The First Submachine Gun Tracie L. Hill
Thompson: the American Legend
If you would like to ask Tracie Hill about Thompsons, feel free to contact him at 740-345-9777.
This remarkable and long-awaited book is a compilation of the writings of several modern scholars, together with contemporary accounts events as they took place, concerning the life and times of the Thompson. While not the first gun to fire pistol ammunition automatically, the term "Sub Machine Gun" wan in fact coined to describe the Thompson.
The story begins in and around World War I as U.S. Army General John T. Thompson, after an outstanding military career culminating as wartime Director of Arsenals, teamed up with retired U.S. Naval Commander John N. Blish, inventor of the "Blish principle" of metallic adhesion, to develop an unprecedentedly lightweight automatic rifle.
With the backing of "the Gray Ghost of Wall Street", the fabulously wealthy Thomas Fortune Ryan, Auto-Ordnance Corporation was formed and a small team of designers and engineers was secretly put to work, initially in the converted second story of a disused frame house in Cleveland, Ohio.
The .30 caliber Thompson Autorifle was a flawed design which, in those days before the advent of the fluted chamber, required lubricated cartridges in order to function reliably. It was discovered that the then recently developed .45A.C.P. cartridge was far better suited to the "Blish system" than was the full-power .30-'06, whereupon General Thompson envisaged a new type of weapon: "a one-man, hand-held machine gun-a trench broom."
After a belt-fed false start called the "Persuader", the full-auto-only "Annihilator" first appeared in 1919. Sightless and buttless, the "Annihilator" was soon perfected as the selective-fire late Model of 1919 Thompson Sub-Machine Gun, which new evidence suggests was manufactured in grater numbers than previously thought.
In 1920 a historic contract was signed by Auto-Ordnance and the famous Colt's Patent Firearms Manufacturing Co. of Hartford, Conn., following which exactly 15,000 Model of 1921 Thompson submachine guns were produced, with deliveries beginning in March, 1921 and completed in September, 1922.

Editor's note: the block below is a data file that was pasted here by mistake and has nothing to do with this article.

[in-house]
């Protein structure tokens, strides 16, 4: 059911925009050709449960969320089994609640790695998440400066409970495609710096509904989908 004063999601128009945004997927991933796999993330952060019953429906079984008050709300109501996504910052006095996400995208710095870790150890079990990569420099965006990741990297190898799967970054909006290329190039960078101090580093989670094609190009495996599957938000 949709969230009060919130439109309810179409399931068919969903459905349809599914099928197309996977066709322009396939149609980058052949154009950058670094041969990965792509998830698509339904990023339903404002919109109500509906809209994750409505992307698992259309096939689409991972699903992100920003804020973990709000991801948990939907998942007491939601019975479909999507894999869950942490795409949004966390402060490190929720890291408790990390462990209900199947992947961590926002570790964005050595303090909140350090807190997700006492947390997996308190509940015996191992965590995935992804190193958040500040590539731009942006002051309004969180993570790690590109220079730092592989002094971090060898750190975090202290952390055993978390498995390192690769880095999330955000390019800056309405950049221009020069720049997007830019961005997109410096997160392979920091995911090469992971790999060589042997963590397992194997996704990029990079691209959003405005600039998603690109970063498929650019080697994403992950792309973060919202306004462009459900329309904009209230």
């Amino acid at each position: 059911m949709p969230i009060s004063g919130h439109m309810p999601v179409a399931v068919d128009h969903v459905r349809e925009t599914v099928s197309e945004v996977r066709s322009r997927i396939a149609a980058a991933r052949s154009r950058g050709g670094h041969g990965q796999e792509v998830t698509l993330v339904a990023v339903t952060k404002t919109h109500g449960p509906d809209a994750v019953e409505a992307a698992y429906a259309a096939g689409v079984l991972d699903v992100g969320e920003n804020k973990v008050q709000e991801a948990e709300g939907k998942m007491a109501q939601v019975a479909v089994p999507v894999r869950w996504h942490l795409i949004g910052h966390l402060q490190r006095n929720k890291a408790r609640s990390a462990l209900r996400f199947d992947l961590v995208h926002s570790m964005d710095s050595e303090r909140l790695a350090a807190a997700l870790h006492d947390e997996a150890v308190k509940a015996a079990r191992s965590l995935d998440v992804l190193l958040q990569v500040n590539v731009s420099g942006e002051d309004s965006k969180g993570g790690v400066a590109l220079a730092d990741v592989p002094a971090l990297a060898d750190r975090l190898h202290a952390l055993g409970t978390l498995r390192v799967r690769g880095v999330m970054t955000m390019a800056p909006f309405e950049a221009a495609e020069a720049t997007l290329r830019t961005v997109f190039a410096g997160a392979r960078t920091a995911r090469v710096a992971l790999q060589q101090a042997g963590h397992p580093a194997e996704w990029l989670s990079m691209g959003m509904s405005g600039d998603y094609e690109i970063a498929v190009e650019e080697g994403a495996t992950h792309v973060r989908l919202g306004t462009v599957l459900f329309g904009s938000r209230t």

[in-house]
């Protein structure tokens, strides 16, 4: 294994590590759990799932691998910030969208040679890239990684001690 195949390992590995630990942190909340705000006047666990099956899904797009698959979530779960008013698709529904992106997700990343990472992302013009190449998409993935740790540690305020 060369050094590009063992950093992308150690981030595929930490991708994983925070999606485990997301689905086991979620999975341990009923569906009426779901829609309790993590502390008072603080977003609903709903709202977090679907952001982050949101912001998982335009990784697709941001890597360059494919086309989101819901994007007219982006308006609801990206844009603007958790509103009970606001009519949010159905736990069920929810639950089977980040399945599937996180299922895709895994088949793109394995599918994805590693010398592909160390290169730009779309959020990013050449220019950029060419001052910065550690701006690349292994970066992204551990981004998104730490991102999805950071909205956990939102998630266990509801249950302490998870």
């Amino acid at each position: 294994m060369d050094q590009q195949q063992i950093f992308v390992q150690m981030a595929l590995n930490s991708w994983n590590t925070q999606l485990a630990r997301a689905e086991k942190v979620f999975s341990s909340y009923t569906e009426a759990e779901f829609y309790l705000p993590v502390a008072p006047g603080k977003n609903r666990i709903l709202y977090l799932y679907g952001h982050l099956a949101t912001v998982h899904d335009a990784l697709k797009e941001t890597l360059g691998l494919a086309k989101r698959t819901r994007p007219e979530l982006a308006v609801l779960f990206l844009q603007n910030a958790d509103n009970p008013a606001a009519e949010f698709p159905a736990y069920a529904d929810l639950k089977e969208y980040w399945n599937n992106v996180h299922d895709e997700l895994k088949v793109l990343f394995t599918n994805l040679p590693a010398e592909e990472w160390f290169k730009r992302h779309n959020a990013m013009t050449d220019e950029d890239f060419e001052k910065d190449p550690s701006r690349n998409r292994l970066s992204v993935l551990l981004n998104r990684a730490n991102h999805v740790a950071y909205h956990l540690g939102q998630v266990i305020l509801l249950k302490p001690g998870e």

Almost immediately the Thompson was seized upon for innovative trials by the U.S. Air Service, who mounted stripped-down Thompsons as both flexible armament and fixed wing guns in Attack aircraft.
Just as quickly, despite the Auto-Ordnance motto "On the Side of Law and Order", the Thompson was in hot water, both at home and abroad.
In June, 1921, nearly 500 Thompsons were seized aboard the freighter East Side, bound for the I.R.A. Meanwhile in America, where originally rose fast as first the gangsters and bandits, then the police and the Marines, equipped themselves with Thompsons. The U.S. Navy adopted a slow-down version called the Model of 1928 in March, 1932, and the M1928A1 was adopted as Standard Procurement in September, 1938.
Total sales stood at 10,300 guns by December 30, 1938, every one originating from the 15,000 guns produced by Colt's in 1921 and 1922. The study of this unique "motherlode" of collectibles is further enhanced by an authoritative, 167-page list of Thompson serial numbers-the most complete ever published.
Production was resumed during World War II, resulting in the development of the simplified M1 model by Savage Arms Corp., and the manufacture of 1,387,134 new M1928A1, M1 and M1A1 Thompsons.
All models are featured and discussed, including the B.S.A. Thompsons and numerous U.S. experimentals, along with chapters on the Thompson In Depth, Accessories, Literature, and Ammunition, plus some lesser-known Auto-Ordnance products such as the T2 S.M.G., the Grant Hammond Light Rifle, and the William B. Ruger Light Machine Gun!
The American Thompson Association
Tracie Hill is the editor of the Thompson Collectors News, a monthly newsletter dedicated to networking Thompson collectors all over the world. If you have any information on the Thompson that does not appear in this book, and/or if you would like to subscribe to the Thompson Collectors News, you are cordially invited to write to:
P.O. Box 8710
Newark, Ohio 43055